(4) Graham couched the argument for climate change, as well as another major Alaska issue, petroleum drilling of the Arctic National Wildlife Refuge, as a national security measure. Continued dependence on foreign fossil fuels makes America vulnerable, he said.

(5) "You just keep saying something no matter how untrue and unfactual it might be, over and over and over again, and try to drive the politics to meet your ideological or commercial agenda," she said. "That is a grave disservice to our country." [Indeed. --ed]

In the whole puffball piece was one sentence to the contrary: "Opponents of the legislation, including Sen. Ted Stevens R-Alaska, chairman of the Senate Commerce, Science and Transportation Committee, attribute warming to cyclical geophysical forces."

-- CAV

Crossposted to the Egosphere

Cindy Sheehan Update

I have posted a Cindy Sheehan update over at Ego.

-- CAV

Multiculturalism vs. 14th Amendment

Wednesday, August 17, 2005

They are all first cousins. Now, according to the American scheme of things, they're all black-even the guy with blond hair who skis in Oslo. That's what the one drop rule says. -- Lawrence Wright

Former senators Slade Gorton and Hank Brown have issued the following warning.

The Senate is poised to sanction the creation of a racially exclusive government by and for Native Hawaiians who satisfy a blood test. The new race-based sovereign that would be summoned into being by the so-called Akaka Bill would operate outside the U.S. Constitution and the nation's most cherished civil rights statutes. Indeed, the champions of the proposed legislation boast that the new Native Hawaiian entity could secede from the Union like the Confederacy, but without the necessity of shelling Fort Sumter.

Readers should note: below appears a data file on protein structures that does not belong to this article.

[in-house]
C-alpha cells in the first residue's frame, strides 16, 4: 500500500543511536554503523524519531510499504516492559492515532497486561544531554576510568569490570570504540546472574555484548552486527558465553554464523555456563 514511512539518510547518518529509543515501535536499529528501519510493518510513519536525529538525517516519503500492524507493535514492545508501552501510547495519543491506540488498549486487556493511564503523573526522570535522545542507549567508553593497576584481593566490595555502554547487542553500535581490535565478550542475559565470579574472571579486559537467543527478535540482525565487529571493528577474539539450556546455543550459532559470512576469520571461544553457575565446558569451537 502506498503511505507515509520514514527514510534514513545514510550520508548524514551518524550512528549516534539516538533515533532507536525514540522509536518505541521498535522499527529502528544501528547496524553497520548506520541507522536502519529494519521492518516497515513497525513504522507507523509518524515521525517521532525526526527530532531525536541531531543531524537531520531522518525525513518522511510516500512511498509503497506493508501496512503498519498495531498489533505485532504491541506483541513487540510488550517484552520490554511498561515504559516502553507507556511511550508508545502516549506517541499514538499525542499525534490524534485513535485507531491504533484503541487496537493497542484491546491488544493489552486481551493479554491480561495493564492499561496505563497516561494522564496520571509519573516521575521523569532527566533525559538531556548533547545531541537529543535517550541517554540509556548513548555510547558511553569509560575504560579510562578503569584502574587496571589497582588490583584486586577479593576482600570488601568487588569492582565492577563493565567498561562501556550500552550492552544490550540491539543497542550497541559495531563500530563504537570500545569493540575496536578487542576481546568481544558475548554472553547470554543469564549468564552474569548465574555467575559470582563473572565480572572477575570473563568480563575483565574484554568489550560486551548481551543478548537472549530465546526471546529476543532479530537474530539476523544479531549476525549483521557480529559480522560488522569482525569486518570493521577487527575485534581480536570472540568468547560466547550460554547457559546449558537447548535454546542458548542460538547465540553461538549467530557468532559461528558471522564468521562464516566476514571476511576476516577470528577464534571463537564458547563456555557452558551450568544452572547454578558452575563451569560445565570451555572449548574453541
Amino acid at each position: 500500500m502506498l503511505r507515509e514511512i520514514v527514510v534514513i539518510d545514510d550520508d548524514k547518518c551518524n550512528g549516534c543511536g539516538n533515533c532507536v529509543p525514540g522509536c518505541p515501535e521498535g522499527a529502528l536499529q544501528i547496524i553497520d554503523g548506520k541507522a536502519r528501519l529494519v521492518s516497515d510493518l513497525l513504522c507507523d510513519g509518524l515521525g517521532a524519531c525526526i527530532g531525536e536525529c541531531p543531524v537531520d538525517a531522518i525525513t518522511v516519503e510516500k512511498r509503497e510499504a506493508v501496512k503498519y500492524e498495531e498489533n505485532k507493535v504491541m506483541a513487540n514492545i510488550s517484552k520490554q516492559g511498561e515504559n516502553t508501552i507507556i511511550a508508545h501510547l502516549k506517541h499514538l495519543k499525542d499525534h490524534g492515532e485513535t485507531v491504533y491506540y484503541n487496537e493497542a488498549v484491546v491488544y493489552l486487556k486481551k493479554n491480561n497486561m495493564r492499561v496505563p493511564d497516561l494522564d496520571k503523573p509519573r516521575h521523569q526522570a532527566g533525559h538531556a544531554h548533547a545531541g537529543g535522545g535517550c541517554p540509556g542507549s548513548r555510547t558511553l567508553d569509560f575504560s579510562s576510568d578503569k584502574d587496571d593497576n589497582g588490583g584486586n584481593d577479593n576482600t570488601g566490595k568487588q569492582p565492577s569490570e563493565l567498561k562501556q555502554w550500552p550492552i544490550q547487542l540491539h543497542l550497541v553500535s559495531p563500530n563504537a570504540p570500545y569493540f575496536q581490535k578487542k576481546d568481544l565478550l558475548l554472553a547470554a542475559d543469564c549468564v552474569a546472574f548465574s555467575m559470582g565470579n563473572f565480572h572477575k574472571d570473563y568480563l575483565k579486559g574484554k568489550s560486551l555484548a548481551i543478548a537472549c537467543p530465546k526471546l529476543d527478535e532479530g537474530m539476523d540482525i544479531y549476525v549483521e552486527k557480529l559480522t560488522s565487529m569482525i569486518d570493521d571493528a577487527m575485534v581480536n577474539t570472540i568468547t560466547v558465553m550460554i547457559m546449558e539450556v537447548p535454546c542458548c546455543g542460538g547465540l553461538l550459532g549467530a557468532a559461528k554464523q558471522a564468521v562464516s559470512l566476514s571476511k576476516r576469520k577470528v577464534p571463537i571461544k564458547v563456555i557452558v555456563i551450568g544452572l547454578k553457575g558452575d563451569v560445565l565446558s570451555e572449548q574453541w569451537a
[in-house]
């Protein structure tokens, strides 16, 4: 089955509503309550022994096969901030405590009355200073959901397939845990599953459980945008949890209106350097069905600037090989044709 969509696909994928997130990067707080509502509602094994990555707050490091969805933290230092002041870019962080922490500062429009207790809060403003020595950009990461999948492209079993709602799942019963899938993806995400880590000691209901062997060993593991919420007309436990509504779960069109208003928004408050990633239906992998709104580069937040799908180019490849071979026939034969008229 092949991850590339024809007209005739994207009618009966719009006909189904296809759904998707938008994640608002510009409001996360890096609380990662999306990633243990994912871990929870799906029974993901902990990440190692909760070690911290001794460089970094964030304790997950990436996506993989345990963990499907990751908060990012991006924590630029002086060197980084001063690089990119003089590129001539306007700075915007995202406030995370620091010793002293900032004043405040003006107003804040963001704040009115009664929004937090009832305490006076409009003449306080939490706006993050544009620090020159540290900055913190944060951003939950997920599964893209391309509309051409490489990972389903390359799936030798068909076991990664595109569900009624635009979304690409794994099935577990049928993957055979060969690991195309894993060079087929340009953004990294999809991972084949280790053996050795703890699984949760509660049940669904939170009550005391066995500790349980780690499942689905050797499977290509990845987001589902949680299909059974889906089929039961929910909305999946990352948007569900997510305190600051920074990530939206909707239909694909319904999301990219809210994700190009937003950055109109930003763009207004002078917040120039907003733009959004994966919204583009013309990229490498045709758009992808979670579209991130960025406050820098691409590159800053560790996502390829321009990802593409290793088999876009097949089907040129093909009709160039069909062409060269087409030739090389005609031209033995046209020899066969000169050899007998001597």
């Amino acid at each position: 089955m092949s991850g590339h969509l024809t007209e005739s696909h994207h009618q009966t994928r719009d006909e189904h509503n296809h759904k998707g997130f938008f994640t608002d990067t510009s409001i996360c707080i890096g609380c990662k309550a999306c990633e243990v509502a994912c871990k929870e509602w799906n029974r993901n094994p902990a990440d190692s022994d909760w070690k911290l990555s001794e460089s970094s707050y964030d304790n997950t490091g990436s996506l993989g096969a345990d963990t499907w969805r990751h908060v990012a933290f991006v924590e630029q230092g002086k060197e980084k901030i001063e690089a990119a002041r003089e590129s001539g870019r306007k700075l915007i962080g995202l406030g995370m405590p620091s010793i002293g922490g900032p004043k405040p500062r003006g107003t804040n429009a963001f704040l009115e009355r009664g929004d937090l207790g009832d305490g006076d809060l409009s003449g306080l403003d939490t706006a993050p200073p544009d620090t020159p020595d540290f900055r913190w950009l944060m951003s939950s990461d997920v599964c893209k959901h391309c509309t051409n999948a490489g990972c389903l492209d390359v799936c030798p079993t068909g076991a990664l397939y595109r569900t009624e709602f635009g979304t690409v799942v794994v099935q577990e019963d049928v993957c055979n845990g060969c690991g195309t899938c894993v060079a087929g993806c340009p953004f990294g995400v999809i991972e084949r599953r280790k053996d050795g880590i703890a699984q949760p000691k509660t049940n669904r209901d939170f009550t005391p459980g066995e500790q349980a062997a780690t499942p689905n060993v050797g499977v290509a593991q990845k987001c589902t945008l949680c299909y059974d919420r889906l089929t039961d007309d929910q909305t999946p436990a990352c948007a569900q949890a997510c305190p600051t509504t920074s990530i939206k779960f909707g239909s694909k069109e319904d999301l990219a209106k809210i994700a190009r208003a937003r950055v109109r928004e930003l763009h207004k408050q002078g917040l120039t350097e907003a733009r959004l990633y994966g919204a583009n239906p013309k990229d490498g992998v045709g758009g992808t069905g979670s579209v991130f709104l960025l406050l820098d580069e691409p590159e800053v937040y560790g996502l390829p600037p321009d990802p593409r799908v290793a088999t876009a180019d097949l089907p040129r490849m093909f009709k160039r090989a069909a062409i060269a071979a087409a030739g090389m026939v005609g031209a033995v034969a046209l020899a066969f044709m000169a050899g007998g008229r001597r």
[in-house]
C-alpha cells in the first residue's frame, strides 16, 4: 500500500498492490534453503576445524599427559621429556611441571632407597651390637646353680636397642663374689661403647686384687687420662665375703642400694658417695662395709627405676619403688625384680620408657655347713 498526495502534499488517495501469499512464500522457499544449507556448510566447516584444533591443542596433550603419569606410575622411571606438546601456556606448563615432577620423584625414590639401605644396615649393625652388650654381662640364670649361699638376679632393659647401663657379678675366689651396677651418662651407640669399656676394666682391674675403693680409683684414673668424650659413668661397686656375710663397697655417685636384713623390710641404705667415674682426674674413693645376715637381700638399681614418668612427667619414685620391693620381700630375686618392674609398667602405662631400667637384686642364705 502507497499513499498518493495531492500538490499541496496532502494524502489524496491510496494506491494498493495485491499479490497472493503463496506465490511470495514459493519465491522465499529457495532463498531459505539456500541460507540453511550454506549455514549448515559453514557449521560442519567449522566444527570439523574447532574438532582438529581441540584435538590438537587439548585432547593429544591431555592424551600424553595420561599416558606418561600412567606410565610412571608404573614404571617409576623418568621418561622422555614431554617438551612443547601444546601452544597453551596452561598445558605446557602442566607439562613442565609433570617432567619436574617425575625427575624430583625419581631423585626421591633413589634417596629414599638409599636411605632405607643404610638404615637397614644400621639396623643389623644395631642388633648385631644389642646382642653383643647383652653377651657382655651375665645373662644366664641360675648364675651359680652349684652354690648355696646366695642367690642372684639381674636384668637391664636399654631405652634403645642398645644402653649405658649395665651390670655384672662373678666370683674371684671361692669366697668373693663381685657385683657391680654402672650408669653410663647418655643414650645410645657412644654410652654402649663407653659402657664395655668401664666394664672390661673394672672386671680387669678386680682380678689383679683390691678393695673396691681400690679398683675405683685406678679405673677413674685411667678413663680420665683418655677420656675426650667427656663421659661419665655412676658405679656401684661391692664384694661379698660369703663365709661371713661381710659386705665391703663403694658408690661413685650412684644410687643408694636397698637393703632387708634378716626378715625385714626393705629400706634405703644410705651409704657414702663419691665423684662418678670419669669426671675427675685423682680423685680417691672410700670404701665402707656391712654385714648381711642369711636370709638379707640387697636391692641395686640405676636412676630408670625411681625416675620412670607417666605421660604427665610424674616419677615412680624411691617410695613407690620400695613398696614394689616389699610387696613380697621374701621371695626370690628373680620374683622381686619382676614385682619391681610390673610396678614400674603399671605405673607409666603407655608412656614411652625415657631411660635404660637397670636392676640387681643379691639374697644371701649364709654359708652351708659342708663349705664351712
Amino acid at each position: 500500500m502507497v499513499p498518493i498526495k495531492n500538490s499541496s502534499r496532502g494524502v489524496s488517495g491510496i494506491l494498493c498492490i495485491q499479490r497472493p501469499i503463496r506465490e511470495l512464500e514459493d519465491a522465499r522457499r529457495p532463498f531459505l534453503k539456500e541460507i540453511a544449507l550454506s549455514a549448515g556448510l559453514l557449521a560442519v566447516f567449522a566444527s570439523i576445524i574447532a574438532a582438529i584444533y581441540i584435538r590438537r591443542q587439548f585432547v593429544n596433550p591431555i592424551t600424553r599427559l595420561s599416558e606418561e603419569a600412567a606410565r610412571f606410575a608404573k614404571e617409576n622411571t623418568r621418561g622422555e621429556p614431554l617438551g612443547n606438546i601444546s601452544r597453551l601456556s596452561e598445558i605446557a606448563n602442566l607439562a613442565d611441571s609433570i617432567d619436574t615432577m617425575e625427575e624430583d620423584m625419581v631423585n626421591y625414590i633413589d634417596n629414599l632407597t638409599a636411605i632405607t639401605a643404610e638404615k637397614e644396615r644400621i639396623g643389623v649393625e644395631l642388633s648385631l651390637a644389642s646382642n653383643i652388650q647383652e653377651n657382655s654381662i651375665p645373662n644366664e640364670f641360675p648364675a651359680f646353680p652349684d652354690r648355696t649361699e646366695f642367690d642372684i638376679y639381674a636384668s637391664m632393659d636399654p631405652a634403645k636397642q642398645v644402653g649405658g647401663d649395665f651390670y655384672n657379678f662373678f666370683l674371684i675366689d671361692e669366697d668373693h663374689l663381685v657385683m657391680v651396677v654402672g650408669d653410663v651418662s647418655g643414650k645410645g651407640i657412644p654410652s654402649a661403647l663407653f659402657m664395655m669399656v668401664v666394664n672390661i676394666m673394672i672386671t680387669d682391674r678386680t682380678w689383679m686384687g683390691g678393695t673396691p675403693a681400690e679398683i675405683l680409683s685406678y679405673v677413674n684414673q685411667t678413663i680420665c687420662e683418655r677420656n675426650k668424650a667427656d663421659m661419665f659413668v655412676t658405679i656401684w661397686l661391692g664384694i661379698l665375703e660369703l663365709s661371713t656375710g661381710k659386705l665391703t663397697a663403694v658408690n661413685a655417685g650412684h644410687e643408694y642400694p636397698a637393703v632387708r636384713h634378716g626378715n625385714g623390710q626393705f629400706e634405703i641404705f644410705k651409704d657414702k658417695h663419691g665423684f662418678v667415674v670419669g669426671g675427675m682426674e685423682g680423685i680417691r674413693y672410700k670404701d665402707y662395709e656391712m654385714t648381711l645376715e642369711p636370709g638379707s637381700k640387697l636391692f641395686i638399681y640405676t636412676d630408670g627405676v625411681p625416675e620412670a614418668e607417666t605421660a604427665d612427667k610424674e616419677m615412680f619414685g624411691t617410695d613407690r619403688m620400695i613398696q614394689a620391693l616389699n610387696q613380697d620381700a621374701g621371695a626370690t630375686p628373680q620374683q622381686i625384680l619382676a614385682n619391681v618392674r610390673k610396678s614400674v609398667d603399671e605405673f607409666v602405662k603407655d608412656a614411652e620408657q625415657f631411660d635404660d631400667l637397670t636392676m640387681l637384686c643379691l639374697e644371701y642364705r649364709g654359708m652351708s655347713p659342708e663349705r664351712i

The Akaka Bill classifies citizens by race, defying the express provisions of the 14th Amendment [link added].It also rests on a betrayal of express commitments made by its sponsors a decade ago, and asserts as true many false statements about the history of Hawaii. It should be defeated.
Specifically, this bill would trample the rights of persons not classified as "Native Hawaiian", not to mention set a very bad precedent.
(1) [The Akaka Bill] invokes the Apology Resolution to justify granting persons of Native Hawaiian descent -- even in minuscule proportion -- political and economic rights and land denied to other citizens of Hawaii.

(2) [This] would begin a process of splintering sovereignties in the U.S. for every racial, ethnic or religious group traumatized by an identity crisis. Movement is already afoot among a few Hispanic Americans to carve out race-based sovereignty from eight western states because the U.S. "wrongfully" defeated Mexico in the Mexican-American war.
Leave it to the multi-culti crowd to revive the one drop rule, apply it to a different ethnic group, and then create a perverse new version of Jim Crow to be applied towards everyone else!

-- CAV

Crossposted to the Egosphere

Opportunities for Objectivist Writers

This news has been raining like buckets. To keep track, I've put all the links in one place.


This is probably old news to most of my readers, but Don Watkins has decided to take the bull by the horns and fill the void left by the defunct Objectivist Forum with a new publication of his own, Axiomatic.